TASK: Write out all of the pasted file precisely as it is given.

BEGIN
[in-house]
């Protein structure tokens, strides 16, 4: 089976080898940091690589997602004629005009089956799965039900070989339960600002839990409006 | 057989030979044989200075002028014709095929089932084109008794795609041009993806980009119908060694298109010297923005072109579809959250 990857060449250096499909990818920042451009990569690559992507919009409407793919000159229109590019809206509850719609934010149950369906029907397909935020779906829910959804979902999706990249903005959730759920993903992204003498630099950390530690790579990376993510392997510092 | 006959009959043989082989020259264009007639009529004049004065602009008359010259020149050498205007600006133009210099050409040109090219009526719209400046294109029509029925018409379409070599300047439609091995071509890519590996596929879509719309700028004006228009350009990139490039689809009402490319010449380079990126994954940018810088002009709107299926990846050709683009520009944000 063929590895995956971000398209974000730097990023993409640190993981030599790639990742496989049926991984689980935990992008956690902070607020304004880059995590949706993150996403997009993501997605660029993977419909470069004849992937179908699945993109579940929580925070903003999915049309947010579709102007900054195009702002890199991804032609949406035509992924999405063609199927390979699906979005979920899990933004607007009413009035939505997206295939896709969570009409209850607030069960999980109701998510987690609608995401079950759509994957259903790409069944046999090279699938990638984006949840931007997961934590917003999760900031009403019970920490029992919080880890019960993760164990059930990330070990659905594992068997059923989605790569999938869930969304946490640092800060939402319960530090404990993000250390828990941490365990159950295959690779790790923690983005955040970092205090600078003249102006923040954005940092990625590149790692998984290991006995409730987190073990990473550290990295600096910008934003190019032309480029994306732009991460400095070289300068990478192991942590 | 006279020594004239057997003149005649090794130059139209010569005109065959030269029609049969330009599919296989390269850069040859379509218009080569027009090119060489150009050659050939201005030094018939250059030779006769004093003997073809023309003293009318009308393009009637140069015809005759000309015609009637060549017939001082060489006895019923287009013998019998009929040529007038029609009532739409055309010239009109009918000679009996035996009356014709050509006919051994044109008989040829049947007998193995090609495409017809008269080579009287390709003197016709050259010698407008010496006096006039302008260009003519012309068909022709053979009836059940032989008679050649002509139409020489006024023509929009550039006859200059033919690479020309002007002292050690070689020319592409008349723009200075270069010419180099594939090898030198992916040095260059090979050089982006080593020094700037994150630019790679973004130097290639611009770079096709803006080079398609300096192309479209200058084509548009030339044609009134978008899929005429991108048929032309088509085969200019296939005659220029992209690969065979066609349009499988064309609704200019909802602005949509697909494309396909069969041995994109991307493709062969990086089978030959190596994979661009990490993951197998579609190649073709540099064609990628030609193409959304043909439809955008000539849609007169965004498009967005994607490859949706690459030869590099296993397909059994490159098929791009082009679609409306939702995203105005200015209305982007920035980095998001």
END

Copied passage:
[in-house]
């Protein structure tokens, strides 16, 4: 089976080898940091690589997602004629005009089956799965039900070989339960600002839990409006 | 057989030979044989200075002028014709095929089932084109008794795609041009993806980009119908060694298109010297923005072109579809959250 990857060449250096499909990818920042451009990569690559992507919009409407793919000159229109590019809206509850719609934010149950369906029907397909935020779906829910959804979902999706990249903005959730759920993903992204003498630099950390530690790579990376993510392997510092 | 006959009959043989082989020259264009007639009529004049004065602009008359010259020149050498205007600006133009210099050409040109090219009526719209400046294109029509029925018409379409070599300047439609091995071509890519590996596929879509719309700028004006228009350009990139490039689809009402490319010449380079990126994954940018810088002009709107299926990846050709683009520009944000 063929590895995956971000398209974000730097990023993409640190993981030599790639990742496989049926991984689980935990992008956690902070607020304004880059995590949706993150996403997009993501997605660029993977419909470069004849992937179908699945993109579940929580925070903003999915049309947010579709102007900054195009702002890199991804032609949406035509992924999405063609199927390979699906979005979920899990933004607007009413009035939505997206295939896709969570009409209850607030069960999980109701998510987690609608995401079950759509994957259903790409069944046999090279699938990638984006949840931007997961934590917003999760900031009403019970920490029992919080880890019960993760164990059930990330070990659905594992068997059923989605790569999938869930969304946490640092800060939402319960530090404990993000250390828990941490365990159950295959690779790790923690983005955040970092205090600078003249102006923040954005940092990625590149790692998984290991006995409730987190073990990473550290990295600096910008934003190019032309480029994306732009991460400095070289300068990478192991942590 | 006279020594004239057997003149005649090794130059139209010569005109065959030269029609049969330009599919296989390269850069040859379509218009080569027009090119060489150009050659050939201005030094018939250059030779006769004093003997073809023309003293009318009308393009009637140069015809005759000309015609009637060549017939001082060489006895019923287009013998019998009929040529007038029609009532739409055309010239009109009918000679009996035996009356014709050509006919051994044109008989040829049947007998193995090609495409017809008269080579009287390709003197016709050259010698407008010496006096006039302008260009003519012309068909022709053979009836059940032989008679050649002509139409020489006024023509929009550039006859200059033919690479020309002007002292050690070689020319592409008349723009200075270069010419180099594939090898030198992916040095260059090979050089982006080593020094700037994150630019790679973004130097290639611009770079096709803006080079398609300096192309479209200058084509548009030339044609009134978008899929005429991108048929032309088509085969200019296939005659220029992209690969065979066609349009499988064309609704200019909802602005949509697909494309396909069969041995994109991307493709062969990086089978030959190596994979661009990490993951197998579609190649073709540099064609990628030609193409959304043909439809955008000539849609007169965004498009967005994607490859949706690459030869590099296993397909059994490159098929791009082009679609409306939702995203105005200015209305982007920035980095998001």